November/December 2003 | Volume 54, Issue 6
In 1985 the city government of Scottsdale, Arizona, quite remarkably set aside one percent of its capital improvement budget to acquire and display public art. The fund this created has also helped support the magnificent, airy Museum of Contemporary Art, itself a work of art, and its neighbor the Scottsdale Center for the Arts. Both are located on the parklike Civic Center Mall in the heart of the area known as Old Scottsdale. These attractions, surrounded by shops, restaurants, and more than 125 galleries, achieve thegoal so many cities are striving for these days: keeping downtown alive.
Art and Scottsdale have been tied together since the first painters drifted into the area in the early 1900s, when Scottsdale was really no more than the outskirts of Phoenix. In 1973, around the time it became a separate municipality, Scottsdale launched what became a popular continuing tradition called Art Walk. On Thursdays year-round, dozensof galleries on two thoroughfares stay open into the evening.
On the night of my visit the scene was festive, as theatrically lit palm trees and greenery poked spiky silhouettes into the darkening sky, and the gentle splash of a fountain mingled with notes from jazz groups set up on several corners. The welcoming atmosphere makes the art approachable. Youcan examine the work of a wide range of masters of Western art like the Native American artist Fritz Scholder or ponder such mysteries as the shimmering blue glass vase at least eight feet tall that I spotted in the shadows of aninterior courtyard.
In one of the galleries I noticed some unusual art lovers clustered around the cookies and punch: a dozen or so preter- naturally subdued and highly groomed teenagers, the girls in black cocktail dresses, the boys in suits. This, it turned out, was a Scottsdale social institution called a Cotillion Group, being exposed to art and manners at the same time.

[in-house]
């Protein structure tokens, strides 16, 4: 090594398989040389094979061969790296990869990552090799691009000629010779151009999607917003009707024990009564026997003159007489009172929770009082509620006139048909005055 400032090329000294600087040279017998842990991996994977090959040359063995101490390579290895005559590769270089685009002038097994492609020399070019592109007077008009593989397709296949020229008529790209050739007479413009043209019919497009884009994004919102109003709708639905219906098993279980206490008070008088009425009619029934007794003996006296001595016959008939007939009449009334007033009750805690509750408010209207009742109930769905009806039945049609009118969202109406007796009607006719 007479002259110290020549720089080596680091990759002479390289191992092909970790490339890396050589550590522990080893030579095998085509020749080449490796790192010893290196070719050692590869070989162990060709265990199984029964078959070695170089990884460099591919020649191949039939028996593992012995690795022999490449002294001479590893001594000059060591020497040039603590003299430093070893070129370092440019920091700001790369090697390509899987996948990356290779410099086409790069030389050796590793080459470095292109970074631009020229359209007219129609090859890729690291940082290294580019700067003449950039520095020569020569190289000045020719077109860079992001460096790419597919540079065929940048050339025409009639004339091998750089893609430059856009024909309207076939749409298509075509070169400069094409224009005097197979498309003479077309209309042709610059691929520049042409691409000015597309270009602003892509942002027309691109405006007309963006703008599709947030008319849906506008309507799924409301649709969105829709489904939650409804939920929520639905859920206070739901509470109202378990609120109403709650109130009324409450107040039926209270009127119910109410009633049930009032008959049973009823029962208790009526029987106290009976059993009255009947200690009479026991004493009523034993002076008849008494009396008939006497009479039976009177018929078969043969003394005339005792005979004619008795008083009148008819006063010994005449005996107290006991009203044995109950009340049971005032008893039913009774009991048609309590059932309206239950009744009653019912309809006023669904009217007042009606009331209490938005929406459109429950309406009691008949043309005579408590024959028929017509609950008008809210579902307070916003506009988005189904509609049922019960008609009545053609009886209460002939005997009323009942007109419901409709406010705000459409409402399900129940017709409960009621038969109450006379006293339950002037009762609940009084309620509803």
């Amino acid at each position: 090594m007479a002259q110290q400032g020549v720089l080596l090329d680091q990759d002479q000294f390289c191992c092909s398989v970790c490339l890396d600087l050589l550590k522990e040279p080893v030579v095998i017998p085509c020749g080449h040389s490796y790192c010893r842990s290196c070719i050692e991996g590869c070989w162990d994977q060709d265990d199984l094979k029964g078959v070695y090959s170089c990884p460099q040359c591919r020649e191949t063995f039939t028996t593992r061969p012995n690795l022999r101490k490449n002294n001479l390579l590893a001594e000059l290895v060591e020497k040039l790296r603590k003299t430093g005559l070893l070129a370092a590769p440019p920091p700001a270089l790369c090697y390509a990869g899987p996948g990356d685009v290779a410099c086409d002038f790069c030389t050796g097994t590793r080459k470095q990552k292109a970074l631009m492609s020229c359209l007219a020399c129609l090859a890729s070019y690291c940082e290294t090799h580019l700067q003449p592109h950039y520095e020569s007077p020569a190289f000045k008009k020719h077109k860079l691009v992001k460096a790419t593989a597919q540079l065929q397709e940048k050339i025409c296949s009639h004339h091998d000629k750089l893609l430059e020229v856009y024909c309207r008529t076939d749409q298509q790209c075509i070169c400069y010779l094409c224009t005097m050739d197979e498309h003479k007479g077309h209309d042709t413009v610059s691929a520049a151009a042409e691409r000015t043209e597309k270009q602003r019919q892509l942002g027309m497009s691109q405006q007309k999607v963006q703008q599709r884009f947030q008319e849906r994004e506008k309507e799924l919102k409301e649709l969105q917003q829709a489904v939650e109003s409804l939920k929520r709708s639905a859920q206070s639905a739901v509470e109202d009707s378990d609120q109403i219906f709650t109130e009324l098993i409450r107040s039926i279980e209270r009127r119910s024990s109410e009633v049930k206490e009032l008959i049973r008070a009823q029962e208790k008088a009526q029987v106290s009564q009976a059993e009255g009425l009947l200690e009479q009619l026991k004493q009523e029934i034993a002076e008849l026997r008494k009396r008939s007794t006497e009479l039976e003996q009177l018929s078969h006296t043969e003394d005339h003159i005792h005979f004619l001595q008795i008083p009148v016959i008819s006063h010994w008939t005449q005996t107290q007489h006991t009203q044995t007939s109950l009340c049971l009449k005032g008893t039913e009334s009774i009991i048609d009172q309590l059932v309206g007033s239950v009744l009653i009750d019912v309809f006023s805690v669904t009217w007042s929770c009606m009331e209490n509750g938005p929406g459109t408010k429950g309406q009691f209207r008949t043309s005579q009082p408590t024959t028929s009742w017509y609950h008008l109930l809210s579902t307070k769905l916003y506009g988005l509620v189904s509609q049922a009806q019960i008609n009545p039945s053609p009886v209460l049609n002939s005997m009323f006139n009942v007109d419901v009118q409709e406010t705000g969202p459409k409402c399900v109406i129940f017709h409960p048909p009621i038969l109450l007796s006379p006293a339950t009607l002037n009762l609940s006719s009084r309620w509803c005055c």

I was part of a group too— journalists who were learning about Culture Quest, Scottsdale’s newest and perhaps most creative art initiative. Benefiting once again from public funding, this is a plan to lure visitors with a variety of art and cultural offerings in the area. Another entrée to Scottsdale’s art scene is provided by a company called Painted Desert Tours.They work primarily with corporate groups of 10 or more to offer visits to artists’ studios and the homes of private collectors, plus cocktail receptions at museums and chats with prominent localarchitects and gallery owners. The idea behind this and Art Walk is that such backstage social occasions will help people overcome any hesitation about wandering into a gallery or museum andengaging a stranger in talk about art.
Of the several excursions I went on, the jewel in the crown was a half-day visit to Taliesin West, Frank Lloyd Wright’s winter headquarters. This is considered one of Wright’s true masterpieces and still functions as a school for architects. My guide was the expert and outspoken Jeffrey Cook, a professor of architecture at Arizona State University. “This was a cultural center when there was no Scottsdale,” Cook remarked, explaining thatuponWright’s first visit in 1927 he fell in love with the desert.
By 1937, when Wright bought land on the lower slopes of the McDowell Mountains from the proceeds of earlier triumphs, his work had pretty much fallen out of favor. Cook explained: “He rejuvenated himself by coming to this place in the Sonoran desert, and his philosophy of organic architecture was inspired by the nature hefound here.”
Wright wrote of his fascination with “the dry, clear sun-drenched air, by the stark geometry of the mountains.” As we drove onto the property that sprawls across a mesa pocked with desert vegetation, Cook mourned the changes that man has wrought upon the landscape. “It has been slowly destroyed by the most awful houses by developers with no vision.” Wright witnessed this same march of progress, and when he spied newly installed ranks of electric power lines bordering his property,“he threw a fit,” said Cook, “reversing the orientation of his living room so he wouldn’t have to see that.”
Whatever Wright would make of today’s fashionable Scottsdale or the developmentthat crowds the once empty desert, a visit to his paradise still holds magic. I never before came closer to a Wright house than glossy spreads in books and the reconstructed room that’s on display at the Metropolitan Museum of Art. Here I wandered through a half-dozen rooms, low-slung structures luxurious in their simple fabrications of stone, canvas, and glass. I sank into surprisingly comfortable, brightly cushioned banquettes, marveled at the elegance of the partly underground dinner theater, with its ranks of stone benches and windows set high and tilted up toframe the brilliant Arizona sky.